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Texas Gov. Greg Abbott at the Texas State Capitol in July in Austin, Texas. Photo: Tamir Kalifa via Getty Images

A federal judge in El Paso on Tuesday temporarily blocked an order issued by Texas Gov. Greg Abbott (R) restricting the transportation of undocumented migrants.

Why it matters: U.S. District Judge Kathleen Cardone's ruling is a win for the Biden administration, in the latest clash between Texas and the Department of Justice, which filed a lawsuit against the state last week challenging Abbott's executive order on migrants.

Driving the news: Abbott's order prevented people from providing ground transportation to migrants detained by U.S. Customs and Border Protection for illegally crossing the southern border, amid record arrivals.

  • The governor cited a spike in COVID-19 cases in Texas for his action, as he refused to mandate masks in the state.
  • Attorney General Merrick Garland urged Abbott to rescind the order, saying it would "jeopardize the health and safety of noncitizens in federal government custody, federal law enforcement personnel and their families, and our communities."

What to watch: Cardone's temporary restraining order remains in effect until Aug. 13, unless it's extended.

  • The judge has yet to decide on whether the Texas order is constitutional.
A tweet previously embedded here has been deleted or was tweeted from an account that has been suspended or deleted.

Editor's note: This article has been updated with new details throughout.

Go deeper

DOJ seeks emergency order to temporarily block Texas abortion law

Pro-Abortion rights protesters march outside the Texas State Capitol on Sept. 1 in Austin, Texas. Photo: Sergio Flores For The Washington Post via Getty Images

The Department of Justice submitted an emergency motion late Tuesday seeking a temporary restraining order or preliminary injunction on Texas' ban on abortions after six weeks.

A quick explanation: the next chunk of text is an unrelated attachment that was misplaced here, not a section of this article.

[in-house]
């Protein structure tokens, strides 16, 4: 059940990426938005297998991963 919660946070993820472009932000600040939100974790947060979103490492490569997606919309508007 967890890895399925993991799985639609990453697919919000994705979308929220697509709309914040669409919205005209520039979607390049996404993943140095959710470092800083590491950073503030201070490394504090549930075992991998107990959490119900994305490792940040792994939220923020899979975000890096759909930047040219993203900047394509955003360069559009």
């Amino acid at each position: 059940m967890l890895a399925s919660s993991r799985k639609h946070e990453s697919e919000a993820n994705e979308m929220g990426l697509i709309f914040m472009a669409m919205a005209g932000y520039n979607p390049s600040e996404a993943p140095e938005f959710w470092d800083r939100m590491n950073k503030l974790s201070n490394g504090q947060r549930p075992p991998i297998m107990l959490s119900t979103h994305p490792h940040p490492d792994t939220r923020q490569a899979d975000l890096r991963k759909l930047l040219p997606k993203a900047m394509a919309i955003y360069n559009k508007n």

Why it matters: The action marks an escalation by the Biden administration in its challenge on the constitutionality of the GOP-led state's restrictive new law, after the DOJ filed a lawsuit last week following the U.S. Supreme Court's decision, in a 5-4 vote, to allow the ban to remain in place.

By the numbers: Speeding border asylum cases

Data: TRAC; Chart: Axios Visuals

The Biden administration now has nearly 17,000 migrants assigned to special courts dedicated to processing families seeking asylum quicker.

Why it matters: New data from Syracuse University's Transactional Records Access Clearinghouse (TRAC) gives another sign of just how many migrants — including families — have been crossing the U.S.-Mexico border to claim political asylum.

Updated Sep 14, 2021 - Science

Hurricane Nicholas makes landfall in Texas

Weather conditions are seen in Galveston, Texas, ahead of Hurricane Nicholas. Photo: Brandon Bell/Getty Images

Hurricane Nicholas made landfall near Sargent Beach, Texas, Tuesday morning — threatening to bring up to 18 inches of rainfall and flooding to parts of the state and Louisiana, per the National Hurricane Center.

What's happening: Heavy rains, high winds and "dangerous" storm surges were ongoing, said the NHC, confirming just before 2am that the Category 1 hurricane had hit the state. Nearly 200,000 customers had lost power in Texas by 3:30am, per the utility tracking site poweroutage.us.